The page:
highland mall

Sarah Jasmine Montgomery/KUT

This week, it finally ends for the handful of shops still operating in what’s left of Highland Mall. The mall closes to the public for good Thursday after years of decline. Austin Community College will soon take over the rest of the site.

Walking around the giant, mostly empty space, with Captain and Tennille playing in the background, you might think this is a relic of conspicuous consumption’s past.

But this isn’t about what Highland Mall is now. This story is about what it used to be.


Half a million Purple Martins have been migrating through Austin as they make their way to Brazil for the winter.

Austin – and specifically Highland Mall ­– is a way station for the birds and their young, letting them fatten up before the long trek south. And the swirl of purple and blue has become a popular spectacle – one that some audiences say rivals Austin’s popular bat departure from the Congress Avenue bridge.

Filipa Rodrigues for KUT News

Update: The House of Torment has reached an agreement to stay at its Highland Mall location for a ninth year. "We couldn't be more excited to share what we've created this year with Austin fear fans," says House of Torment president and founder Daniel McCullough in a press release. "We really went above and beyond in terms of both production and design, and we hope you'll come scream with us."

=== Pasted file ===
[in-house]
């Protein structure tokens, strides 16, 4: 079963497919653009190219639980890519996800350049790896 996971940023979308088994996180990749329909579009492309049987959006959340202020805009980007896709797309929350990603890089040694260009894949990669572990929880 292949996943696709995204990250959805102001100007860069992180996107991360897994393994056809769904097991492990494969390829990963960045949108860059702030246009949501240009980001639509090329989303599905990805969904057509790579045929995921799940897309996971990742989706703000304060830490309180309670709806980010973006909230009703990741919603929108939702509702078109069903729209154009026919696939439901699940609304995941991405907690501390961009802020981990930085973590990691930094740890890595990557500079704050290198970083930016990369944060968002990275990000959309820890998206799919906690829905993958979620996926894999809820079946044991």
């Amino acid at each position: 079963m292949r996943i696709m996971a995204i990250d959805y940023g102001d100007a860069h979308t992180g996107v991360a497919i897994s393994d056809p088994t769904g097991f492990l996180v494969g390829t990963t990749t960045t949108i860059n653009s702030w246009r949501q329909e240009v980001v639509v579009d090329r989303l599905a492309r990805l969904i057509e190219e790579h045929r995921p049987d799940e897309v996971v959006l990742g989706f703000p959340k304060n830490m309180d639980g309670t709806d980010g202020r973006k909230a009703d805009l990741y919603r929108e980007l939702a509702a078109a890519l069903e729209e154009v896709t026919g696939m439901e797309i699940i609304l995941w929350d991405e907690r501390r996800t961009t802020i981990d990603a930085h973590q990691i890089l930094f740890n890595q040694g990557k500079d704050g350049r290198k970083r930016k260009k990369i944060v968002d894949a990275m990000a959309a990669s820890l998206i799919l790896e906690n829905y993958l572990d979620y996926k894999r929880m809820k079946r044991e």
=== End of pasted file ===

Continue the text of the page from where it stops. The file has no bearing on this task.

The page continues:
Original story (Oct. 24, 2012): To encourage trick-or-treating in his neighborhood, every year Halloween-lover Dan McCullough would build a haunted house in his backyard in South Austin.

His plan worked – and soon the house’s popularity grew until one year it got out of hand. Over a hundred people showed up to the house and police were called to direct traffic. McCullough’s operation had to end – in that form at least.

McCullough decided to turn professional. The haunted house that originated in McCullough’s backyard is now the House of Torment.

Jon Love visited the House of Torment in its inaugural space 10 years ago. Now he’s the vice president of Harbinger Events, the organization that puts on the haunted house.

Elizabeth Day (courtesy BGK Architects)

Austin Community College is breaking ground today at a vacant JCPenney store in Highland Mall. The store will be converted into a learning environment for ACC.

"This is a really big day for ACC as well as the surrounding neighborhood and in fact all of the communities that we serve," ACC spokesperson Alexis Patterson said. "It’s great for the area. It brings new life, new people coming to the mall. And the mall’s still in operation, so we’re excited about the boost this is going to give to the mall as a whole.”

Jeff Heimsath for KUT News

Austin Community College now has complete ownership of Highland Mall. The college announced today that it has acquired the ground lease for the sections of the building it didn’t already own.

ACC now plans to quickly move forward to make new use of the site. ACC President and CEO Dr. Richard Rhodes said in a statement today that the first step will be renovating the former J.C. Penney property into classrooms and labs.

“In particular, the Penney space will house the college’s math emporium, an open-lab model that allows students to move through developmental math curriculum at an individualized pace,” reads a statement from ACC.